part 3 - location

In city centres, housing is too expensive. This is because there is a concentration of workplaces and a shortage of housing. The solution is to redress the balance.

  • Prohibit building more workplaces in areas with housing shortage … unless the developer builds 2x the number of housing units as workplaces.

  • Prohibit building housing in areas without enough local workplaces. They also need local parks, shops, pubs, schools etc, or else the developer will be forced to provide these amenities.

  • Rules to prevent declaring one use to the planners, then changing the use after the building is finished.

Developers will thus be forces to build new towns with mixed use, instead of housing estates far from workplaces.

This gradually solves the high-rents-in-cities problem, the dead city centres, overcrowded public transport, long commutes, removes many drivers that make life miserable for everybody.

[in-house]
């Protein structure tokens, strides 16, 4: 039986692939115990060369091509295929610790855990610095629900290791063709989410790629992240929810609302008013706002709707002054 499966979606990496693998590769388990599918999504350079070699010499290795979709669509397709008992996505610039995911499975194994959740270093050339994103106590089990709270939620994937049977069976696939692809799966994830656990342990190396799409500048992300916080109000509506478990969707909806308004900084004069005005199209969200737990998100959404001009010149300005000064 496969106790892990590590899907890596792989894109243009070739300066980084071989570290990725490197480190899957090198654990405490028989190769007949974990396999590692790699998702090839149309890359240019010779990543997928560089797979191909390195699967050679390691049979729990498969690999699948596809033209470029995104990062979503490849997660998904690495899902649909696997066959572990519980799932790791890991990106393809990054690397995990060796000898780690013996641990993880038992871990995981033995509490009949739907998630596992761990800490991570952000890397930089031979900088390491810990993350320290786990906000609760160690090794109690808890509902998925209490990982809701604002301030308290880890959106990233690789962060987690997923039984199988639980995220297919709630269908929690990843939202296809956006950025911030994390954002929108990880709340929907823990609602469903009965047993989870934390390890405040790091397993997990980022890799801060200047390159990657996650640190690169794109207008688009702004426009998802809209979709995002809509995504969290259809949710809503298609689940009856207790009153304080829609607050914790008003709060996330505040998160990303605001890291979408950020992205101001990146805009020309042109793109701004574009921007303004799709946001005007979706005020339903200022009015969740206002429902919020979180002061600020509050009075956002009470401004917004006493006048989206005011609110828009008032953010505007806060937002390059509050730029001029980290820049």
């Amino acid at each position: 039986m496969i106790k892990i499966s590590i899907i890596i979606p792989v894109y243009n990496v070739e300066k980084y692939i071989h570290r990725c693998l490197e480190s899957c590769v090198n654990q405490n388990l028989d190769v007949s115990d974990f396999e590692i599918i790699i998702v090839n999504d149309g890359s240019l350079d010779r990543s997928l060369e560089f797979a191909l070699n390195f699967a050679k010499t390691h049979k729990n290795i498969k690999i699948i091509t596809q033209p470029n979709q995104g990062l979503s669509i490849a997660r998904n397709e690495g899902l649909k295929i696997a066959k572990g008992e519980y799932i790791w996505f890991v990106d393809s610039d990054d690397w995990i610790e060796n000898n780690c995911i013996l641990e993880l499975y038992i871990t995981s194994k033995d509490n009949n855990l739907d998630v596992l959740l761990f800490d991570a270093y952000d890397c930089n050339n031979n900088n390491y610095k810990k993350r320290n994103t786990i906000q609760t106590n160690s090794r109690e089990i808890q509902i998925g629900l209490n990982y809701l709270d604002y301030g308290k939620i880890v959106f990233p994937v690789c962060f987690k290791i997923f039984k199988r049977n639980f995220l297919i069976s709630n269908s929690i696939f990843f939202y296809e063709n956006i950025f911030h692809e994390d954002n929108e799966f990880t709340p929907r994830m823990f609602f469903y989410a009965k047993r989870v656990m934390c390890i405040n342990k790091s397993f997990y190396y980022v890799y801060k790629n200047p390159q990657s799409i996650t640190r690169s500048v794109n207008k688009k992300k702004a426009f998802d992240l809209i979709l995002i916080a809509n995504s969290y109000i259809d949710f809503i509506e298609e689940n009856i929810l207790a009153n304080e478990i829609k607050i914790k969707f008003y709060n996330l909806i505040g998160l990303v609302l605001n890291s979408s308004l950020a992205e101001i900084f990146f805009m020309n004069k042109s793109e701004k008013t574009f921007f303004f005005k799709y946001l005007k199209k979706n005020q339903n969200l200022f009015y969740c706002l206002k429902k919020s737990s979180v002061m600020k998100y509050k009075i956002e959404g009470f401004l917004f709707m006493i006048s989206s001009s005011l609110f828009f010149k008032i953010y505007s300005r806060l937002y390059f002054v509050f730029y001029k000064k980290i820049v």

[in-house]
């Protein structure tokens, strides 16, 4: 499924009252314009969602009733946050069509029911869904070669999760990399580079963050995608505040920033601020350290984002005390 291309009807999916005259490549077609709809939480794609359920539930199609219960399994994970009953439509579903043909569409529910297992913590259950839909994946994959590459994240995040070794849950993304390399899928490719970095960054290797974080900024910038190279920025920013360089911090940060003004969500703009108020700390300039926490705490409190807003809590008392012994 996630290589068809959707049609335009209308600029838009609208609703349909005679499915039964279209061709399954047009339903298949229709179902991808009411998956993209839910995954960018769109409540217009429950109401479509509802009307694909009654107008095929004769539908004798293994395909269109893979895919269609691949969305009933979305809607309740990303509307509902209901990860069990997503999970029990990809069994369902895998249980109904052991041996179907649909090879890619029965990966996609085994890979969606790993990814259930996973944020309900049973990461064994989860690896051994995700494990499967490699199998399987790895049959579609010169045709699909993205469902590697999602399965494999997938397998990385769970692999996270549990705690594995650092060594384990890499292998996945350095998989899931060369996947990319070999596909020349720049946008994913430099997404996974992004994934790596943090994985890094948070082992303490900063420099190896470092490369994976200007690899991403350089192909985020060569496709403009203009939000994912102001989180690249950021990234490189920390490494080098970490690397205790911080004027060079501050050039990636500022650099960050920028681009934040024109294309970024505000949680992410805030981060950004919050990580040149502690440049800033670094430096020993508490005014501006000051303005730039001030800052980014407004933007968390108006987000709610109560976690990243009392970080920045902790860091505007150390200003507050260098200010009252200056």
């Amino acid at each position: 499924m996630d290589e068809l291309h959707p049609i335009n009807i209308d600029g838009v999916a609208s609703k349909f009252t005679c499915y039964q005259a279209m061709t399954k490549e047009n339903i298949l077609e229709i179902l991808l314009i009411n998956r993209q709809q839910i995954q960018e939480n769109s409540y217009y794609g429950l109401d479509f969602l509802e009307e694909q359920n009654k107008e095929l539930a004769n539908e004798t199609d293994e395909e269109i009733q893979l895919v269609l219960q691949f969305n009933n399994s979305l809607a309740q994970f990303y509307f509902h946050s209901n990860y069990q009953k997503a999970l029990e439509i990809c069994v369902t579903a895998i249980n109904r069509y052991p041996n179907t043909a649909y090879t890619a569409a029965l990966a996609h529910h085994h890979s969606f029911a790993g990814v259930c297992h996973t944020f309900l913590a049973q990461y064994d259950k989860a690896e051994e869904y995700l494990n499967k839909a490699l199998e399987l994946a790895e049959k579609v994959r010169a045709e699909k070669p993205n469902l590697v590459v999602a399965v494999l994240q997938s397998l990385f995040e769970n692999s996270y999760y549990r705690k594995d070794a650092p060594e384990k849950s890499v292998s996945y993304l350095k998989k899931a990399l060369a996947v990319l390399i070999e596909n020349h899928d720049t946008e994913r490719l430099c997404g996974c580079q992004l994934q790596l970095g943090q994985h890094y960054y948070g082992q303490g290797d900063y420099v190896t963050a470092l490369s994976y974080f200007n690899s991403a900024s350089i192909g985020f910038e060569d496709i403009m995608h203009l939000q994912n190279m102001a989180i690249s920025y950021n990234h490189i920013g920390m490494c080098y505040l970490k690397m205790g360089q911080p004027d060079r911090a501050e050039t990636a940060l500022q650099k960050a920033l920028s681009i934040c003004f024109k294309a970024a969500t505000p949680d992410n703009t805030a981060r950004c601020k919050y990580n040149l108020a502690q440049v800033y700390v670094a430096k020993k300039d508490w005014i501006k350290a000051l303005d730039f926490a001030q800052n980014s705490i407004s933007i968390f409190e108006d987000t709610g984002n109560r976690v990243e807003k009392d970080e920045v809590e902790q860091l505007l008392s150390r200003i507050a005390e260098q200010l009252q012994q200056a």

@Blinky
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My research found these solutions:


-build highrises
-demolish nearby school and build high rise
-consider not creating new parks
-reduce musuems landspace / parking
-tax vacant land
-are accessory dwelling units allowed?
-whats the smallest room size allowed? Are microapartments allowed? 27.87 sq m looks okay on invidious
-Tax universities and other high income rental creation to offset construction of affordable housing
- waiving all minimum parking requirements for new construction in like downtown
- does chicago have rent control?
- Work with other cities, instead of building amazon warehouse in chicago, build it in a city with enough houses
- tax foreign owned property?
@roastpotatothief
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That’s something I hadn’t thought of - taxing high rents. It would dis-incentivise very large/opulent housing in high rent areas.

And preventing the building of workplaces where there is no housing nearby, preventing the building of housing where there is no work nearby, and forcing people to build both workplaces and housing on the same site - this is key. It’s not the solution to the OP, but it’s the solution to many other major socieetal problems.